“Girl, don’t worry, nothing bad is going to happen.”
I love micro-budget horror movies, rough-edges and all; hell, like rock-n-roll, the rough-edged, take-it-or-leave-it attitude is the point. Alongside pleasures such as refreshing irreverence, a reveling in bad taste, and wild creative abandon, it’s just really cool to see people who love film get out there and make one, budgetary restrictions be damned. Creative people taking their first, brave, sometimes stumbling steps can be genuinely thrilling, and The Slashening is no different.
Made for a paltry six grand, The Slashening is an often hilarious, well acted love letter to one of horror’s keystone genres, the slasher. While there have been many cheaply made odes to slashers, writer/director Brandon Bassham and crew, against budgetary odds, have made a true independent film that punches well above its weight.
The setup is hardly worth mentioning, and could have been drummed up with a quick round of slasher film Mad Libs. (adjective, specifically a number) friends go to (noun) where they indulge in (adjective)(noun)a, (adjective)(noun)b…(adjective)(noun)n, while, unbeknownst to them, a murderous stalker is preying on them, taking them out one by one. Here, it’s five (girl) friends that go to a house where they drink a ton of booze, invite some boys, indulge in drugs (well, one of them does, but she does enough to make up for the rest of the abstainers), invite over some boys, and, well…you know where this is going. Just like everything in life, though, execution is all. Each of these girls is, of course, of a type. We’ve got the druggy, the good girl, the nerd, the slut, and…actually, I’m not sure what archetype party host Eva is, but whatever.
We get a bit of standard urban legend storytelling foreshadowing around a fellow named Rusty Joe as a setup, and if there’s a flaw here, it’s that the setup is mostly devoid of tension, and there’s a bit of space where things are just sort of sitcommy – lots of jokes, which are good, but you can feel the wheels spinning a bit. It’s notable, because unlike some haphazard independent films, Bassham has some great ideas, a good sense of comedic timing and film storytelling. While I haven’t seen any of his other films, it seems like he’s experimenting with adding tools to his filmmaker toobox, and there’s some good stuff here. There’s a cool split screen bit, some great editing, a funny fight filmed creatively, and an epic running joke involving pizza dudes with a great pizza dude wasteland payoff. The acting here is generally great by everyone. The boys – promiscuous Ashley’s horny boyfriend Billy and his nice guy (in the fedora wearing permanent friendzone sense) friend Pat – are genuinely funny and give their all, and when they show up, the film really engages. There’s some great dialog here, and some funny, creative crudities.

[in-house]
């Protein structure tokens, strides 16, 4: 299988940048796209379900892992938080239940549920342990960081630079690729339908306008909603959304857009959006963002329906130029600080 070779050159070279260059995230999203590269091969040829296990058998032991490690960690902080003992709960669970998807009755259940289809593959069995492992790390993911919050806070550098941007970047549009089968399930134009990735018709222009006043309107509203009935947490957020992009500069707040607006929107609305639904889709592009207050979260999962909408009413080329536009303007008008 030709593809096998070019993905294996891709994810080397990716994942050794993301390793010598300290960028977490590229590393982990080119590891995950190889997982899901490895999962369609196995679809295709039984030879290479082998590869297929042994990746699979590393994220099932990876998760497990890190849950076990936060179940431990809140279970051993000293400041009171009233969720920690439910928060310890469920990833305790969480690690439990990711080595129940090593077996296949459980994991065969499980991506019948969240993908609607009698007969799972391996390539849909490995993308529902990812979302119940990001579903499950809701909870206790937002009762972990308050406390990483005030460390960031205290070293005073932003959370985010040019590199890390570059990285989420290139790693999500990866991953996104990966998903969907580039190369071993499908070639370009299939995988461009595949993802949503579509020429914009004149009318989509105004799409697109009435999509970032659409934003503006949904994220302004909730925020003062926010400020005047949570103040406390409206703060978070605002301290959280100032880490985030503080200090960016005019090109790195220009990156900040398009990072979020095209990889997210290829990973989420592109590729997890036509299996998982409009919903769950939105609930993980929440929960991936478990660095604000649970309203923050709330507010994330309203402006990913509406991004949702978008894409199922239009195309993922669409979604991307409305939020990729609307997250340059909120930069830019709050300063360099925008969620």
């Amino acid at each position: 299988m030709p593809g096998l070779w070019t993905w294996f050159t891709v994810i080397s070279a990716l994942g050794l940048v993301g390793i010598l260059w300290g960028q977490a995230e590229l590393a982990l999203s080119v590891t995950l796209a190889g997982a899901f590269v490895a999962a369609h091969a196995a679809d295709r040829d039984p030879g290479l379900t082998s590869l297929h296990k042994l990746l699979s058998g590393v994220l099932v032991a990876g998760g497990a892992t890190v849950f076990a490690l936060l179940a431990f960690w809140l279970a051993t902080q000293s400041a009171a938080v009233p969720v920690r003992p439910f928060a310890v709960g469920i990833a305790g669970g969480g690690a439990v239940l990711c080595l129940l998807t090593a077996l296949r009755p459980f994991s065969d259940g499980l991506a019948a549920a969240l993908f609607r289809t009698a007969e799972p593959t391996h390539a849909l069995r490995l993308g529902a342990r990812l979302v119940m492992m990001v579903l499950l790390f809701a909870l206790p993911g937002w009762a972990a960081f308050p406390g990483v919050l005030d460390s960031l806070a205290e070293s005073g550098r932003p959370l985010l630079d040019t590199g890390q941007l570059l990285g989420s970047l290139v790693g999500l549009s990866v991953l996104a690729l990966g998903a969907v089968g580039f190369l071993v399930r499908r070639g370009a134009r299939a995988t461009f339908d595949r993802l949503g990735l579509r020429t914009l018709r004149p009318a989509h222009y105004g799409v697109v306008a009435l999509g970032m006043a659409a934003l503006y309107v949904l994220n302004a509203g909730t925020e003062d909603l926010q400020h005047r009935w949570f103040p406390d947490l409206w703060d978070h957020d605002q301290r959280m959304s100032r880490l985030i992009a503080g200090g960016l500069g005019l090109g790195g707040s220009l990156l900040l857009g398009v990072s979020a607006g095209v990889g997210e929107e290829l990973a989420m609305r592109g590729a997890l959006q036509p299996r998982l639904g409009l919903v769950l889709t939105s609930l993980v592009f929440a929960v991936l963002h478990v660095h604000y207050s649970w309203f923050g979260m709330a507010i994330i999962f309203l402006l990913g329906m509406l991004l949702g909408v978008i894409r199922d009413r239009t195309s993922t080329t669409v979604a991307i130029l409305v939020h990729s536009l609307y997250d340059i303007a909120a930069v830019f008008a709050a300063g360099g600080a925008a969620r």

The Slashening is fun, funny, and creative where it counts. It’s also eager to please, and would make a fine companion on a late night, especially if you happen to have a few six packs and friends on hand.